The CEO of new IndyCar owners Penske Entertainment Mark Miles says he's not expecting the spread of coronavirus to alter the 2020 calendar.
The COVID-19 outbreak has forced numerous schedule changes within motorsport, with Formula 1, MotoGP and Formula E among those who have either lost rounds or had to postpone races.
At the weekend, Bahrain Grand Prix organisers announced it would be holding its F1 race behind closed doors as a result of fears over the spread of coronavirus.
However, Miles does not foresee a similar thing happening in IndyCar.
Ahead of next weekend's Firestone Grand Prix of St. Petersburg, Miles told Autosport: "At this point our expectation is that all of our events will go ahead as originally scheduled and as planned - to include fans on site.
"St Pete is working closely with their local public and public health officials.
"They are implementing a number of procedures and expiration precautions to reduce any risks for fans and participants."
While races on closed courses such as ovals and road circuits would be relatively easy - albeit financially painful - to either postpone, or run on schedule but without spectators, it would be a different matter for street course rounds.
Should local or state regulations stipulate postponement of large crowd gatherings due to coronavirus, there would be greater threat of cancellation of an event altogether.
The Grand Prix Association of Long Beach president and CEO Jim Michaelian told Autosport last weekend that GPALB is "monitoring the situation and working with the Long Beach Department of Health and Human Services, Los Angeles County Department of Public Health as well as the Centers for Disease Control to ensure the health, safety and well-being of our attendees".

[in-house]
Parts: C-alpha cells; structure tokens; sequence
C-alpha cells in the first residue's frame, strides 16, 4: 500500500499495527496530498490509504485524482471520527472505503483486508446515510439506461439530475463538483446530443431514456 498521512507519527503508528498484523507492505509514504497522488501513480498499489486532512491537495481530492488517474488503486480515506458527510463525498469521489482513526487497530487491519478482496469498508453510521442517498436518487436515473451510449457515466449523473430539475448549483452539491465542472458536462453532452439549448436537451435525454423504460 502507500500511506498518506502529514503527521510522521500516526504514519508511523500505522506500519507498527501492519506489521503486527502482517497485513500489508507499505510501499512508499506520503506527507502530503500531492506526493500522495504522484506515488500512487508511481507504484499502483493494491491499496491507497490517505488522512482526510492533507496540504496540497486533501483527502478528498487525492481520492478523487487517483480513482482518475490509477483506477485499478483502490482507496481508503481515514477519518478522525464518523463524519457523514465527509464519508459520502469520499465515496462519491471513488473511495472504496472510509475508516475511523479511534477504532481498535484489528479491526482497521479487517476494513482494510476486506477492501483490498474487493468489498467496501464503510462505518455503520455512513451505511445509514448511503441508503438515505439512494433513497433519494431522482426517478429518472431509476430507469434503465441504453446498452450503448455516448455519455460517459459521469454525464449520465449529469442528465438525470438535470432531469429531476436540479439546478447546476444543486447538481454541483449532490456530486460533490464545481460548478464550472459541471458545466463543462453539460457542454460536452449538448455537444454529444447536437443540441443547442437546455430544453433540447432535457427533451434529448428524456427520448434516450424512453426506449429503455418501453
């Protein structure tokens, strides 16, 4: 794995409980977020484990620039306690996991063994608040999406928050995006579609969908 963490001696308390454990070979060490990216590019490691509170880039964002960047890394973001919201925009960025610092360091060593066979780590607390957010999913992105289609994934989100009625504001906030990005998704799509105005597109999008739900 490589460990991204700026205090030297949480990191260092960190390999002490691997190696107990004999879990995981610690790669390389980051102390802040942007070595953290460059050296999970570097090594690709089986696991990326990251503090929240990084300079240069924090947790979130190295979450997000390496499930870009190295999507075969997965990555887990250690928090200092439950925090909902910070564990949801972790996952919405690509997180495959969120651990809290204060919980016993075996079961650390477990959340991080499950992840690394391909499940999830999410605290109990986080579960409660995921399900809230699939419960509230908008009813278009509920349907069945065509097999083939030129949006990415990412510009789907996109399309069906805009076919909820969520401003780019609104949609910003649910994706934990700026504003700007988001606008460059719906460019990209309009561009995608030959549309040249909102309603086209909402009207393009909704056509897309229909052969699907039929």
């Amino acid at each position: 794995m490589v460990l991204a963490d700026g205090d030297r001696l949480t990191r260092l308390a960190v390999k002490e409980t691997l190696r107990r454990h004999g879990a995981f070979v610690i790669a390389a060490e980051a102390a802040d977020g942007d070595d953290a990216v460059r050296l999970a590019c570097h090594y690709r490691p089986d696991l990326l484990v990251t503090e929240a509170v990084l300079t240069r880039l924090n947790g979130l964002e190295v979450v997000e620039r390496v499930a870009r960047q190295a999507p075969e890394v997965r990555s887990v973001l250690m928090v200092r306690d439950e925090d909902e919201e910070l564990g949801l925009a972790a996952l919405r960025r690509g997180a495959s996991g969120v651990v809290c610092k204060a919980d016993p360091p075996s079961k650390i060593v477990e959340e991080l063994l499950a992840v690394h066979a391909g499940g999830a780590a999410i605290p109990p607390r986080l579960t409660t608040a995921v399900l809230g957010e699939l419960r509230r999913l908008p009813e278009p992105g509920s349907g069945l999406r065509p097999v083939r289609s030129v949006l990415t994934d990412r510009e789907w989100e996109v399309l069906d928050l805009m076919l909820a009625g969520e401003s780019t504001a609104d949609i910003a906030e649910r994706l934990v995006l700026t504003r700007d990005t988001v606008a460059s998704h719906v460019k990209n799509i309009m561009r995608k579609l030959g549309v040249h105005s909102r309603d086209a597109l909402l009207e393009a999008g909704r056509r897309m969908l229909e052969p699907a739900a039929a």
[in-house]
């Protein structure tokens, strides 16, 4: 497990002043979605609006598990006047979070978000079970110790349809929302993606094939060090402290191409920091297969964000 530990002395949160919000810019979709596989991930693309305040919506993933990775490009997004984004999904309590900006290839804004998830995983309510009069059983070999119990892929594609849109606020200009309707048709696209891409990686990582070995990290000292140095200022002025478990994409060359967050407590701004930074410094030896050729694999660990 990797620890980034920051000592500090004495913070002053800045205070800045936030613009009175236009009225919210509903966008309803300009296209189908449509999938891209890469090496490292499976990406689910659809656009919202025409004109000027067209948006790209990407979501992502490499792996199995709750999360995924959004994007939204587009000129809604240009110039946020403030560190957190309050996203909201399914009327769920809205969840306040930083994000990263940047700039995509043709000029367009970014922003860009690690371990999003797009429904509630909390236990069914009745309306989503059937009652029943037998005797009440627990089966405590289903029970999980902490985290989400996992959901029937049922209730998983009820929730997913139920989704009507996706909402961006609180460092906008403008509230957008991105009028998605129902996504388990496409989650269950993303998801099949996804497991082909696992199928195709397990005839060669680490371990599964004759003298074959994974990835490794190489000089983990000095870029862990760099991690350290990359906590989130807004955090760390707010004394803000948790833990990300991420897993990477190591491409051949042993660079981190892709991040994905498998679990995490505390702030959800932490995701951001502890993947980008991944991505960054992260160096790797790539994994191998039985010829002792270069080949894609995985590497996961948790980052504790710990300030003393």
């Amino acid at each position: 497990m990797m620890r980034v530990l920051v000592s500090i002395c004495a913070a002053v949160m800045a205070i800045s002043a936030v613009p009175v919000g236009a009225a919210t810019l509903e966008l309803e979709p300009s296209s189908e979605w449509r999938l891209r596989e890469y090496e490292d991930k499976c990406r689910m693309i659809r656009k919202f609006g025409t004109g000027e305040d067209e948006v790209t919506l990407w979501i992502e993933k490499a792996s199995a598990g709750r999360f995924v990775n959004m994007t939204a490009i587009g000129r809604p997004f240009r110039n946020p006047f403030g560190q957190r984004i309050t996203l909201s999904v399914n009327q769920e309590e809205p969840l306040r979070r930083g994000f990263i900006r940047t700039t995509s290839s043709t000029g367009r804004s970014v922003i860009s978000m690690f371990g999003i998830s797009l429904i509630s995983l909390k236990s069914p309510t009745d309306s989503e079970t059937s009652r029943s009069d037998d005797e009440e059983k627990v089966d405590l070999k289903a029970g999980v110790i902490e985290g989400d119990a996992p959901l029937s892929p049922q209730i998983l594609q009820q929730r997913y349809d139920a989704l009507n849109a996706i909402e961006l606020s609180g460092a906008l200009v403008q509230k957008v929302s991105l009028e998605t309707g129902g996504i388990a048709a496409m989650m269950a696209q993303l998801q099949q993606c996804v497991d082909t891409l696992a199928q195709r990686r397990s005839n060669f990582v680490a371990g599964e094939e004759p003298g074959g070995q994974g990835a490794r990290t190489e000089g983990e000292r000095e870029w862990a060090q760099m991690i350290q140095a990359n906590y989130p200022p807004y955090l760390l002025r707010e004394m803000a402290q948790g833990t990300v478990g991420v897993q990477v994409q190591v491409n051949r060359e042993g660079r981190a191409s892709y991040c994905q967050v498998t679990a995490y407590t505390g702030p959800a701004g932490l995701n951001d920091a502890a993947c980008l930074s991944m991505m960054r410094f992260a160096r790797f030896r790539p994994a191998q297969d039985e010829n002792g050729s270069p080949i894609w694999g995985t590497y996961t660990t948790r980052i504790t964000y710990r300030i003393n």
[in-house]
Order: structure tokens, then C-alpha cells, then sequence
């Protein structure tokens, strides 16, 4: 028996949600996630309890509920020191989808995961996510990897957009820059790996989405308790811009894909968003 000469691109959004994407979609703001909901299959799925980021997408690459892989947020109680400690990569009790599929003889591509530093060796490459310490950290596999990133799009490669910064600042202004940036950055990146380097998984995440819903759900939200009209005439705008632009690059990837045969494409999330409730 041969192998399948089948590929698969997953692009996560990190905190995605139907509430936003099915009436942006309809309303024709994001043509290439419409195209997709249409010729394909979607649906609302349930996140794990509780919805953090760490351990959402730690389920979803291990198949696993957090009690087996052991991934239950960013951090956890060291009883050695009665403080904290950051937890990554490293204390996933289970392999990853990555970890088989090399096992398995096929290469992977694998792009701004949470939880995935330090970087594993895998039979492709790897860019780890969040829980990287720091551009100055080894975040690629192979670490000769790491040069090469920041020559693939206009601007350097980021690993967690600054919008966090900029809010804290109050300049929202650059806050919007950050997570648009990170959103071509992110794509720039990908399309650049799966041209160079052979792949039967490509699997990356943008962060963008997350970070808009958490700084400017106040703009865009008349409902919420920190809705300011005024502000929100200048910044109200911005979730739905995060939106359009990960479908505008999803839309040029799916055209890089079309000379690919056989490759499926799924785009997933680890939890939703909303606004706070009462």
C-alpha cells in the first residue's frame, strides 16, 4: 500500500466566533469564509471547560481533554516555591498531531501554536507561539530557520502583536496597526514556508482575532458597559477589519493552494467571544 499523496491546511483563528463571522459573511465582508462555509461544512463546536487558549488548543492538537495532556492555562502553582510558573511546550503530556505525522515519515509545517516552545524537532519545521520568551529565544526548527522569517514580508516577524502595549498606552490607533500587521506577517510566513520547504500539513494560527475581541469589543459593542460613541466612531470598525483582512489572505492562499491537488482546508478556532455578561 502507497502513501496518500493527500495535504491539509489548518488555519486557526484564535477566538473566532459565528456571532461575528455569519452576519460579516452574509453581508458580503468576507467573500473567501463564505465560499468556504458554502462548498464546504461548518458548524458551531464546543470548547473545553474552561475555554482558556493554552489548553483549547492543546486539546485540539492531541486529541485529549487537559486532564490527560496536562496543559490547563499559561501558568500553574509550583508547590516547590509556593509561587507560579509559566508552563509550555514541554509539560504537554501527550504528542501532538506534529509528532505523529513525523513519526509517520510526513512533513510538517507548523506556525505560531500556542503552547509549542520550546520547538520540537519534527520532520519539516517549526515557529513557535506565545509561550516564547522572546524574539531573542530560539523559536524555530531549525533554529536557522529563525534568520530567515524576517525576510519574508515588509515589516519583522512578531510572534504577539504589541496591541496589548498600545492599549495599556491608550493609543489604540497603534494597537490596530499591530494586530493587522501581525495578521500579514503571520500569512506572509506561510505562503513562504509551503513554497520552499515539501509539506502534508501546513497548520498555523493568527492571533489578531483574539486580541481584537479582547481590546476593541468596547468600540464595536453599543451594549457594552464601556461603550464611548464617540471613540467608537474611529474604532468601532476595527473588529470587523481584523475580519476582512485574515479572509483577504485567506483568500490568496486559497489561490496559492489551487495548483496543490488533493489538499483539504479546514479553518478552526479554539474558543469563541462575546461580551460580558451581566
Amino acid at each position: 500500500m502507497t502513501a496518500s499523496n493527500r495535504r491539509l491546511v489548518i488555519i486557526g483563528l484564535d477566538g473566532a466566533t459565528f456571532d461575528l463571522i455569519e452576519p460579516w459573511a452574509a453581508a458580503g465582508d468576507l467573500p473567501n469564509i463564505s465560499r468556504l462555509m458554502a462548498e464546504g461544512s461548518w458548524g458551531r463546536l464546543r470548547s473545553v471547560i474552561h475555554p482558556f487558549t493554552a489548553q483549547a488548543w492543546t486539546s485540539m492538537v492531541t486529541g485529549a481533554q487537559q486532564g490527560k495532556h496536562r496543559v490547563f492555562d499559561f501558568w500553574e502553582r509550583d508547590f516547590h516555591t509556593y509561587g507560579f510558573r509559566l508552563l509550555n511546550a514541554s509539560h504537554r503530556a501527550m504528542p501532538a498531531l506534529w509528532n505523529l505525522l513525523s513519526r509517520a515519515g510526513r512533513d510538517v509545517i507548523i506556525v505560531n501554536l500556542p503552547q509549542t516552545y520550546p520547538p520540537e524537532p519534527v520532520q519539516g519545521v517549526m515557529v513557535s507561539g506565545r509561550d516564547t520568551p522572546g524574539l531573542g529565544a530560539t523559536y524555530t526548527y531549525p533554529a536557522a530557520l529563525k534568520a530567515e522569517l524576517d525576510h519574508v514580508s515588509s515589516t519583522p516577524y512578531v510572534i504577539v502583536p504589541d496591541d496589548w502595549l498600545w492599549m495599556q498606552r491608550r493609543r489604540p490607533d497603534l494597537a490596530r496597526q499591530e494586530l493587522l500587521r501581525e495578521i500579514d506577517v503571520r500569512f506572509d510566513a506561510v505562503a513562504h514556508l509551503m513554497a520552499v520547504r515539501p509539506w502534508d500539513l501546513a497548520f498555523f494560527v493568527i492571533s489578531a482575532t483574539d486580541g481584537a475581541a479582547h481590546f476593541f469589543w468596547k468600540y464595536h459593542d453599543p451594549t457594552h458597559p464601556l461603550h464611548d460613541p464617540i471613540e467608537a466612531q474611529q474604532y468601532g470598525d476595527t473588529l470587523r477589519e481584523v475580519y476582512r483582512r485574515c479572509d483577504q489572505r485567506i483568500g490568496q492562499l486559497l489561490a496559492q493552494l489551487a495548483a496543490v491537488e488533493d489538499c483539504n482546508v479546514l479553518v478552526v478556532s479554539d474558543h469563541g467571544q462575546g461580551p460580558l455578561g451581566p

However, on Sunday organisers of the BNP Paribas Open tennis tournament at Indian Wells in California cancelled this year's event as a result of the Riverside County Public Health Department declaring a state of emergency.
The fourth race of the IndyCar season, at Circuit of The Americas, appeared to be a likely candidate as the first IndyCar race to be held behind closed doors when the city of Austin pulled the plug on the SXSW media and music festival last Friday after declaring a state of emergency over COVID-19.
However, the PGA Tour Match Play round due to be held in Austin in three weeks' time is set to go ahead with "established protocols to promote the health and safety of our fans and constituents".
Miles told Autosport: "Thus far we are in very frequent contact with all our promoters with events through May and all expect that their events will not be significantly impacted."
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